Games like Fifa and Overwatch are well known for their loot boxes and player packs.
However, earlier this year the Belgian government declared loot boxes - which includes things like Fifa's player packs - to be a form of gambling, which is illegal for under 18's.
That has lead to lots of gaming companies removing loot boxes from their games to make sure they stay on the right side of Belgian law.
But Electronic Arts (EA), who make Fifa, have refused to remove its player pack from Fifa 18 and the soon-to-be-released Fifa 19 - and according to some reports it could face an investigation.
Back in April, Belgium's Gaming Commission ruled that loot boxes were an "illegal game of chance", because players don't know exactly what's in a box when they buy it.
That means they are subject to Belgian gambling laws, and failure to prevent under-18s from accessing loot boxes is against the law.
EA argue that FIFA's Ultimate Team packs are the equivalent to buying a packet of Panini football stickers - because just like with Fifa's player packs, you aren't sure what 5 stickers you'll get in the sticker pack.
EA Sports CEO Andrew Wilson says he doesn't agree that its games could "be considered as any form of gambling".
He argues that because players "always receive a specified number of items in each pack", and "don't provide or authorise any way to cash out or sell items or virtual currency for real money", they are not "an illegal game of chance".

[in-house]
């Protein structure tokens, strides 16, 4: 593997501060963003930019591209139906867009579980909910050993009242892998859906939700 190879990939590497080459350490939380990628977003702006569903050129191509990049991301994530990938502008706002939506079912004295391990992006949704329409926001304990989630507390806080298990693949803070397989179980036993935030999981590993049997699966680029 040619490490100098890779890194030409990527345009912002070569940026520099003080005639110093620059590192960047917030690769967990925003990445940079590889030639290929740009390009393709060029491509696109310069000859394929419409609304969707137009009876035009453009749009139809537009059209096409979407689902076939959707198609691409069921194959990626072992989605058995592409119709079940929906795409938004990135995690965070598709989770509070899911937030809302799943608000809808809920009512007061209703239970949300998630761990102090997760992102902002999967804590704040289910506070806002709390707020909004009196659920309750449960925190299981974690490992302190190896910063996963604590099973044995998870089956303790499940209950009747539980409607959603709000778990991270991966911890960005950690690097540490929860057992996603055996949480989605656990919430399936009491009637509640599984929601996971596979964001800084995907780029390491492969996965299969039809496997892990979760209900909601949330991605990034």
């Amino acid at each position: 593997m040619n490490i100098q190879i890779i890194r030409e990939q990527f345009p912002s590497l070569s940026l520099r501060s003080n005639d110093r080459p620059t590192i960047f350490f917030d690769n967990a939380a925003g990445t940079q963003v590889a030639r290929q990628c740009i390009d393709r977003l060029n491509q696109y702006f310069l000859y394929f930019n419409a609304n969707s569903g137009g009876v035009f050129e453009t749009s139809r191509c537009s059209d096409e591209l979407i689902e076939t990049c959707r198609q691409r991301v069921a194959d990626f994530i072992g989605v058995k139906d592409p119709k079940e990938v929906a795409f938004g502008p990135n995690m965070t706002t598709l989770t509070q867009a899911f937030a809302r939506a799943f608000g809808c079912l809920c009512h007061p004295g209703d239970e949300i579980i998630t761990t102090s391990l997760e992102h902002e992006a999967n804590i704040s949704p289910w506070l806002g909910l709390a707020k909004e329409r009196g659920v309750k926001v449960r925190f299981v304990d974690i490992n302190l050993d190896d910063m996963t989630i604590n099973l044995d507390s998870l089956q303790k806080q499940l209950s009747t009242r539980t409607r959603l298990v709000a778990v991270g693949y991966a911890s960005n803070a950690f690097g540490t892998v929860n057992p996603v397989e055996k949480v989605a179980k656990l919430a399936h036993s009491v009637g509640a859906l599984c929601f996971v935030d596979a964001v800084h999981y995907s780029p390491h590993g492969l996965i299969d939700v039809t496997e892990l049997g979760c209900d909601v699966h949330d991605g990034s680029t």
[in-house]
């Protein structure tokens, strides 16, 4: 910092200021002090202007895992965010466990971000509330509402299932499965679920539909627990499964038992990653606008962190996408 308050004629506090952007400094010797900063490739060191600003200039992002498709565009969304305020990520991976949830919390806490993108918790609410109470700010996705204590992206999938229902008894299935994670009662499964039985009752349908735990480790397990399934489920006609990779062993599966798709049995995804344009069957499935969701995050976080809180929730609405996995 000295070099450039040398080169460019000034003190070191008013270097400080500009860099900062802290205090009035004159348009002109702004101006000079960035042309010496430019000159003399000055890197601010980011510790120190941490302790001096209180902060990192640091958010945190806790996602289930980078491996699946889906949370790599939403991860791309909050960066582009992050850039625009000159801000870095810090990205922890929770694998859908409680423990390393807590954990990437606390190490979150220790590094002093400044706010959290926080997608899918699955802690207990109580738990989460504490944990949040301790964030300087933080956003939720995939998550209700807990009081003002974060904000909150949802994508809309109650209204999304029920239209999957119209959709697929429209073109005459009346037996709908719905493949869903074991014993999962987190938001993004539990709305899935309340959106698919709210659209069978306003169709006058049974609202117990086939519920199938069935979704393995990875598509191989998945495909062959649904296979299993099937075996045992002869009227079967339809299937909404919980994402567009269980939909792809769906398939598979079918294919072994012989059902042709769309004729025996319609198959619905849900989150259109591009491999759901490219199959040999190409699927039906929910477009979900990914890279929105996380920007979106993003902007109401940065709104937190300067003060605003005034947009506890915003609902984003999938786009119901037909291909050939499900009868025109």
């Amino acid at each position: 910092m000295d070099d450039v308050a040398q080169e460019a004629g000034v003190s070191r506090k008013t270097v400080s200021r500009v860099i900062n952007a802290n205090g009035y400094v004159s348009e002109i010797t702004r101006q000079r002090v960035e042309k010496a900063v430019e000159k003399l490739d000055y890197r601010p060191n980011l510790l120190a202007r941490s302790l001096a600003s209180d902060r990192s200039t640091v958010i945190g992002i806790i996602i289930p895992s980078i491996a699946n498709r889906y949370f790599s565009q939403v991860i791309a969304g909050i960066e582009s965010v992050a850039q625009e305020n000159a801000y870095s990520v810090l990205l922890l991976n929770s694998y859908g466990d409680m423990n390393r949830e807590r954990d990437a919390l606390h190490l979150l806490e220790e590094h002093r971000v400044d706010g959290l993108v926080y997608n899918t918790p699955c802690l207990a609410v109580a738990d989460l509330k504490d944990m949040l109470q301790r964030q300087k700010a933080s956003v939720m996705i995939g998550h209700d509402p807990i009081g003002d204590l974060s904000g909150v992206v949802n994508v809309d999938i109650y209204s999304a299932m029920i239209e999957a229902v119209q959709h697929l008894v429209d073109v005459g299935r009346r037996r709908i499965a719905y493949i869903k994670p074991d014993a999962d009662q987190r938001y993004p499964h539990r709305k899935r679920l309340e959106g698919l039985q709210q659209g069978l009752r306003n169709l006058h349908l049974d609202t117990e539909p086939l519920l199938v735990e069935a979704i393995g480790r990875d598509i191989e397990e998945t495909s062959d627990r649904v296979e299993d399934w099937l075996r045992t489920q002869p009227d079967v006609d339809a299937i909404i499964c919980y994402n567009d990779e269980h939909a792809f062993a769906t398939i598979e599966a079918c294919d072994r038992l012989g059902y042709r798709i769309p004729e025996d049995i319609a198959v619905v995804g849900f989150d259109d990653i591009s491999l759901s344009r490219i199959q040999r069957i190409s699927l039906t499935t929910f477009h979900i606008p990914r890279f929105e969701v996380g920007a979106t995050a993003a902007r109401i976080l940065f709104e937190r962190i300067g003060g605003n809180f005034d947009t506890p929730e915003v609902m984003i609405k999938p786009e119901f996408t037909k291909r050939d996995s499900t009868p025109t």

Since the announcement in April, companies like Valve and Blizzard, which makes Overwatch, have disabled loot boxes in their games in Belgium.
But EA hasn't made any changes.
Earlier this year we told you about concerns by some groups here in the UK, that some in-game purchases are really gambling in disguise.
Parliament debated the issue last year after a petition with more than 15,000 signatures was brought to their attention.
MPs decided against classing loot boxes as a form of gambling, saying "The Gambling Commission is keeping this matter under review and will continue to monitor developments in the market".
The US takes a similar view to the UK.
The Entertainment Software Ratings Board - which sorts out things like age ratings on video games - has said it does not consider loot boxes to be gambling, as "the player is always guaranteed to receive in-game content (even if the player unfortunately receives something they don't want)".
But in China things are more strict. There are now rules that mean gaming companies have to show what the chance of getting rare items in loot boxes actually is, so that players know what to expect before paying.